Effectiveness of autologous chondrocyte transplantation for hyaline cartilage defects in knees: a rapid and systematic review

Jobanputra P, Parry D, Fry-Smith A, Burls A
Record ID 32001000083
Authors' objectives:

The aim of this report is to: - describe the types of knee disease for which autologous chondrocyte transplantation (ACT) has been applied, the natural history and epidemiology of these conditions, and alternative treatment options - determine long-term clinical outcomes following ACT and other surgical procedures for knee cartilage defects - examine the economic evidence and consider the economic gains resulting from ACT.

Authors' results and conclusions: The outcome of ACT surgery was rated as good or excellent by approximately 70% of patients 2 years after treatment. Approximately 16% of patients required further arthroscopic surgical procedures during follow-up, and treatment was judged to have failed in 37% of patients. For comparator treatments, the outcome was rated as good or excellent in 10-95% of patients 2 years after treatment.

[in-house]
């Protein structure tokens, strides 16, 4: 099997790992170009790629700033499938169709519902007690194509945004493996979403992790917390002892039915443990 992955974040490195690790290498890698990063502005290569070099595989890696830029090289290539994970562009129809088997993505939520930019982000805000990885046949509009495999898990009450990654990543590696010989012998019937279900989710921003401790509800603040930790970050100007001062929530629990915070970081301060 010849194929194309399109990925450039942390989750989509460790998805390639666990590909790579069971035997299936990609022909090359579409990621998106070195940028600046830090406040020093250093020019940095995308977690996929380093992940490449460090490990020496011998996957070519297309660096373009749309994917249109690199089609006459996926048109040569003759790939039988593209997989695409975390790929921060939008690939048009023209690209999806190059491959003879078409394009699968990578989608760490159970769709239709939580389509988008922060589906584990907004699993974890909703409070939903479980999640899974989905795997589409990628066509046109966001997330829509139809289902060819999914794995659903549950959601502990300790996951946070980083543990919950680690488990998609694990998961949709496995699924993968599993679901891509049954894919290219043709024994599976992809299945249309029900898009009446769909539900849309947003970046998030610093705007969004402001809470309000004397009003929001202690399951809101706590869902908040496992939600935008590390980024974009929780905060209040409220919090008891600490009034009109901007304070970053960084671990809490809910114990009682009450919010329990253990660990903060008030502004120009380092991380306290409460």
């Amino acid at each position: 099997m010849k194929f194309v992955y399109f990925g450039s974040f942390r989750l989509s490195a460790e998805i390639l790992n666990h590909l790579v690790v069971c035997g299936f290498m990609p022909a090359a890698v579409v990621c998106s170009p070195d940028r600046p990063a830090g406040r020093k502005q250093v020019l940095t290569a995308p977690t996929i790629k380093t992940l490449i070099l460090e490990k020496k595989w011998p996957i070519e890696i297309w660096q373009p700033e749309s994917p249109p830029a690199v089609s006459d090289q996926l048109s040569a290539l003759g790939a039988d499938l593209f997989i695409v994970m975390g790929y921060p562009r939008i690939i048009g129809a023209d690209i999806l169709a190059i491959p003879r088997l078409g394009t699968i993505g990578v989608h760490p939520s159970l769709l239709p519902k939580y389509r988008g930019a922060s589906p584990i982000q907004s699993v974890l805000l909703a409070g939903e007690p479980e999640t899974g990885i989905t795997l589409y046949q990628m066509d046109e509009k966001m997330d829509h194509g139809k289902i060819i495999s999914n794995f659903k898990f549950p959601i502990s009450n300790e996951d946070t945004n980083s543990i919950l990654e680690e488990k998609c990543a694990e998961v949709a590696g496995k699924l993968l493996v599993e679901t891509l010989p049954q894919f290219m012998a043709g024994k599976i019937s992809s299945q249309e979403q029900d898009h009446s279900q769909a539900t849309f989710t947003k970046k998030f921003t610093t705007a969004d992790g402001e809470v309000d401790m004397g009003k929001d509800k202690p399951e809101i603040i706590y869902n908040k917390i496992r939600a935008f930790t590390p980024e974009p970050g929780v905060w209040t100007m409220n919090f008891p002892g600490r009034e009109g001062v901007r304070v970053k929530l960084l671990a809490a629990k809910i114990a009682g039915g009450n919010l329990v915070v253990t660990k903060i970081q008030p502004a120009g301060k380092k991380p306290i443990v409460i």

Authors' recommendations: The reported literature on ACT and comparators is subject to bias because of the inherent weaknesses of case series. In addition, the long-term impact of conventional surgical treatments or no surgical treatment is poorly documented. The cost-effectiveness analysis is similarly limited by the poverty of the effectiveness data on both ACT and comparators, the lack of long-term follow-up and the lack of empirical data for some of the parameters in the model used.
Authors' methods: Systematic review
Project Status: Completed
URL for project: http://www.hta.ac.uk/1175
Year Published: 2001
English language abstract: An English language summary is available
Publication Type: Not Assigned
Country: England, United Kingdom
MeSH Terms
  • Costs and Cost Analysis
  • Chondrocytes
  • Knee Injuries
  • Osteoarthritis, Knee
Organisation Name: NIHR Health Technology Assessment programme
Contact Address: NIHR Journals Library, National Institute for Health and Care Research, Evaluation, Trials and Studies Coordinating Centre, Alpha House, University of Southampton Science Park, Southampton SO16 7NS, UK
Contact Name: journals.library@nihr.ac.uk
Contact Email: journals.library@nihr.ac.uk
Copyright: 2009 Queen's Printer and Controller of HMSO
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